The House signals they may get on board with Sen. Jim Dabakis' constitutional amendment to eliminate the state school board, but they may make some changes [Utah Policy].
A different kind of bracket challenge
Who is the most powerful person or entity in Utah politics? Send us your nominations, and we'll announce the seedings and tournament bracket next week [Utah Policy].
Other Utah headlines
- The school funding deal brokered with Our Schools Now moves out of a House committee, but backers are still looking for votes [Deseret News].
- Rep. Mike Noel drops his proposal to rename a highway after President Donald Trump saying he was worn down by the personal attacks being leveled at him [Deseret News].
- The controversial Down syndrome abortion bill may not get out of the Senate Rules Committee before the end of the session at midnight Thursday [Deseret News].
- Salt Lake City officials are not happy with last-minute changes made to a bill establishing a new board to control development in the city's northwest quadrant [Deseret News].
- Lawmakers drop a plan to require cities without affordable housing to help subsidize those that do [Deseret News].
- The bill to drastically change the Utah Transit Authority will allow counties to raise sales taxes slightly after next year's legislative session [Deseret News, Tribune].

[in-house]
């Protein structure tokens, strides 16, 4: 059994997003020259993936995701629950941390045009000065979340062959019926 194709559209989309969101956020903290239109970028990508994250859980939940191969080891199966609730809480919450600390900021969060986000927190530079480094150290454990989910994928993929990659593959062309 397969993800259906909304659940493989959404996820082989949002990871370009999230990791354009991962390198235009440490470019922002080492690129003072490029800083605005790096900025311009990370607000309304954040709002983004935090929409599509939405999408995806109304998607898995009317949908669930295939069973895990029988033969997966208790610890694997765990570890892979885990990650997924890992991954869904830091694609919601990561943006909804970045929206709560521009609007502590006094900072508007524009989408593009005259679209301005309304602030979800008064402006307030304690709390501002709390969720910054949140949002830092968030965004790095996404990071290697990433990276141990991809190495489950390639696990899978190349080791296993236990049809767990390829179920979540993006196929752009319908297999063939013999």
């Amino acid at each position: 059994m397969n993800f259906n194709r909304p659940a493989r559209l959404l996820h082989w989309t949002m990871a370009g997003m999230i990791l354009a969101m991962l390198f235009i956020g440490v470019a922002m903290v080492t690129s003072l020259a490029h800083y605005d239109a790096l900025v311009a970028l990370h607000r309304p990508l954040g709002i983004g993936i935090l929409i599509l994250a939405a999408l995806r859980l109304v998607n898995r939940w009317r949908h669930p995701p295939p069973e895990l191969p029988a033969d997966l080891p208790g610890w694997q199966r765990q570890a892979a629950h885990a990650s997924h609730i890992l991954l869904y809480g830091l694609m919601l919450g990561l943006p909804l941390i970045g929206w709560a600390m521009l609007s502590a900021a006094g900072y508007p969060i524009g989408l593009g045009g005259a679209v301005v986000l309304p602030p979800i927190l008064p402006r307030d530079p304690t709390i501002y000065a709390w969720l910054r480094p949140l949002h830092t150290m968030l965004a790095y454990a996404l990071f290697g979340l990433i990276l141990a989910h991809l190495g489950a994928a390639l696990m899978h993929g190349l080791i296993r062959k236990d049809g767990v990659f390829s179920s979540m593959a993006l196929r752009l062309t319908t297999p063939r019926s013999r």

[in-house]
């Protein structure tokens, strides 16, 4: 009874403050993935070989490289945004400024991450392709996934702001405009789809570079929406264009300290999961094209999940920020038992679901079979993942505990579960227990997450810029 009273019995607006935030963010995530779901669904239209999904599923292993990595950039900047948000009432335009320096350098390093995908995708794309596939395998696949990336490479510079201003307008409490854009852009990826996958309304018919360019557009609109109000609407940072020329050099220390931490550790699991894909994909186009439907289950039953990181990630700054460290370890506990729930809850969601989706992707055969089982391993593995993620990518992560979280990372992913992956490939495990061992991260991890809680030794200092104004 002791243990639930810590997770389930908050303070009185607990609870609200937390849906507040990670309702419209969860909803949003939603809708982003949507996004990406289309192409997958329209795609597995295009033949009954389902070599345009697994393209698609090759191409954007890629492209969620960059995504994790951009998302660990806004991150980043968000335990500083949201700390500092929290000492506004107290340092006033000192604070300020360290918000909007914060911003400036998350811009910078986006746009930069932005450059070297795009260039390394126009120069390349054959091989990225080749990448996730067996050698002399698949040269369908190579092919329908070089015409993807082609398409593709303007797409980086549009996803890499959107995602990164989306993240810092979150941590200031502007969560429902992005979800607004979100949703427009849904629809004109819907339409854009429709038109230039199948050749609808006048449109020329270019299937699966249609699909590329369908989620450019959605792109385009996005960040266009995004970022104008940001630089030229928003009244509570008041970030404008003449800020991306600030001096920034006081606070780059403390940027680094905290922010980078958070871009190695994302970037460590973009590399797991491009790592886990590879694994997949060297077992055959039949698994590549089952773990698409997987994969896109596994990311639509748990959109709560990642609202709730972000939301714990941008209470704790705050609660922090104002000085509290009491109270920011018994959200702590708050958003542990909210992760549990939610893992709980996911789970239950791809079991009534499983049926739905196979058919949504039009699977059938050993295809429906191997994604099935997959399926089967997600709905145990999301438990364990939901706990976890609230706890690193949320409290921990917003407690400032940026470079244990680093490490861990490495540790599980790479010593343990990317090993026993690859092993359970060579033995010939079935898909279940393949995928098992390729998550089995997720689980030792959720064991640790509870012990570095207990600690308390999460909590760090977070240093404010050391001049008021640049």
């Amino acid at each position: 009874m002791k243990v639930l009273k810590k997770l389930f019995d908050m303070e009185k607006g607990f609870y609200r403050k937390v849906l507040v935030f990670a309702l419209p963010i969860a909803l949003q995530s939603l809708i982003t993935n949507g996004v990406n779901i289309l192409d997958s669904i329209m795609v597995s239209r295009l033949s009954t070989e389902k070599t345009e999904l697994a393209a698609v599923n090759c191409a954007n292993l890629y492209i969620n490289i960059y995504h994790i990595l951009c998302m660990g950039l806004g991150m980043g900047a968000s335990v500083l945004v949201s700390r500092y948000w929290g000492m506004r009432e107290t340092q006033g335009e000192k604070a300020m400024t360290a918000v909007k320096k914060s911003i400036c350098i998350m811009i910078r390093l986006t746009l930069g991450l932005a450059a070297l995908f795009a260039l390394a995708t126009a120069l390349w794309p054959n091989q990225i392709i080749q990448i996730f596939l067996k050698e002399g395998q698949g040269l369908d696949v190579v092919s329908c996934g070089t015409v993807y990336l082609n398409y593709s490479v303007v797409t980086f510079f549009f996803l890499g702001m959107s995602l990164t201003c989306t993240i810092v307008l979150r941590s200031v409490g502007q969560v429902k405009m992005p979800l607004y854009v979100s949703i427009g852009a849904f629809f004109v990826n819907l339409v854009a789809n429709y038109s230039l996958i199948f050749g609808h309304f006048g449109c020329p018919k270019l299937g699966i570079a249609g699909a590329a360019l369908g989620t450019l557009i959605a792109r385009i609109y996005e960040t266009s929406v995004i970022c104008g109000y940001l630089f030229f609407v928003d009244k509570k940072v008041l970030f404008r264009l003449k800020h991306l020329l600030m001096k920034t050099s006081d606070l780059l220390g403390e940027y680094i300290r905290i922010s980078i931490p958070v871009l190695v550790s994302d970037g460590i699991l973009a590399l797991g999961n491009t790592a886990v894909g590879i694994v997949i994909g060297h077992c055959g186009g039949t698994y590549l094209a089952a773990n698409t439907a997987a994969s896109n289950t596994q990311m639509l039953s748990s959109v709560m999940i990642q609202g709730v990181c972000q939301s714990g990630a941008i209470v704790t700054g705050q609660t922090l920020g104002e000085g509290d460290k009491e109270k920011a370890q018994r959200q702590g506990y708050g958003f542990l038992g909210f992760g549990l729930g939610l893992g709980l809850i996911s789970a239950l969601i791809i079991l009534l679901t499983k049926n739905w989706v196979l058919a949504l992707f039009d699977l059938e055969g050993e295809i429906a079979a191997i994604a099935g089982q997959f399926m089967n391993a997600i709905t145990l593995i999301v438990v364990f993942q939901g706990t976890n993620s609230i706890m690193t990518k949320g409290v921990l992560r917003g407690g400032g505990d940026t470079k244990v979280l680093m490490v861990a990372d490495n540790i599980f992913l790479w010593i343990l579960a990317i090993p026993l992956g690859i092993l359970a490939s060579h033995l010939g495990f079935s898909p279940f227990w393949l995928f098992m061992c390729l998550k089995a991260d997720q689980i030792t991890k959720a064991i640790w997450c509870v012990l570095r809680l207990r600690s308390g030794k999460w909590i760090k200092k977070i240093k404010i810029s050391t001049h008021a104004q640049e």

- A bill allowing the legislature to get involved in court cases challenging laws they pass is on the way to the governor's desk, but Gov. Gary Herbert may veto the measure [Deseret News, Tribune].
- Gov. Herbert issues an executive order banning some state employees from lobbying lawmakers [Fox 13].
- The Grand County Council passes a resolution calling for more local control over short-term rentals [Moab Times-Independent].
- Special counsel Robert Mueller reportedly has proof that a secret 2017 meeting in Seychelles just before President Trump's inauguration was an attempt to establish a back channel between the incoming administration and the Kremlin. A cooperating witness has told investigators the meeting was set up so a representative of the Trump transition could meet with an emissary from Moscow [Washington Post].
- President Donald Trump, against the advice of his lawyers, asked key witnesses in special counsel Robert Mueller's investigation about matters they discussed with investigators [New York Times].